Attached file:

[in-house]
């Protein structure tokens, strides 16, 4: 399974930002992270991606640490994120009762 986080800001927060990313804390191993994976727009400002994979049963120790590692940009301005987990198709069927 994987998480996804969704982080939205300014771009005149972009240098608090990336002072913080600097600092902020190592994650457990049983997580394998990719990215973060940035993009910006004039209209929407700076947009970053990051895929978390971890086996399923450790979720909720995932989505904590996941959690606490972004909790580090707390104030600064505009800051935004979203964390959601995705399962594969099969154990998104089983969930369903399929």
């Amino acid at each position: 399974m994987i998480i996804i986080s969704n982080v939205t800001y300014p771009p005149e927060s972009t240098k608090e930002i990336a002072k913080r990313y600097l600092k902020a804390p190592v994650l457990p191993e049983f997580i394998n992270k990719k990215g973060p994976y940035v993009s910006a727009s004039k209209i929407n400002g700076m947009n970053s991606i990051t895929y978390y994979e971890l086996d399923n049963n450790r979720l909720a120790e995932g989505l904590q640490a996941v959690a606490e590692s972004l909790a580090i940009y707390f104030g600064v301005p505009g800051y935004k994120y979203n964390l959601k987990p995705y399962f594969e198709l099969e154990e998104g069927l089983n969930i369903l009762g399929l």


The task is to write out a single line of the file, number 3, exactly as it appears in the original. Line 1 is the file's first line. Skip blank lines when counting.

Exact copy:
């Amino acid at each position: 399974m994987i998480i996804i986080s969704n982080v939205t800001y300014p771009p005149e927060s972009t240098k608090e930002i990336a002072k913080r990313y600097l600092k902020a804390p190592v994650l457990p191993e049983f997580i394998n992270k990719k990215g973060p994976y940035v993009s910006a727009s004039k209209i929407n400002g700076m947009n970053s991606i990051t895929y978390y994979e971890l086996d399923n049963n450790r979720l909720a120790e995932g989505l904590q640490a996941v959690a606490e590692s972004l909790a580090i940009y707390f104030g600064v301005p505009g800051y935004k994120y979203n964390l959601k987990p995705y399962f594969e198709l099969e154990e998104g069927l089983n969930i369903l009762g399929l």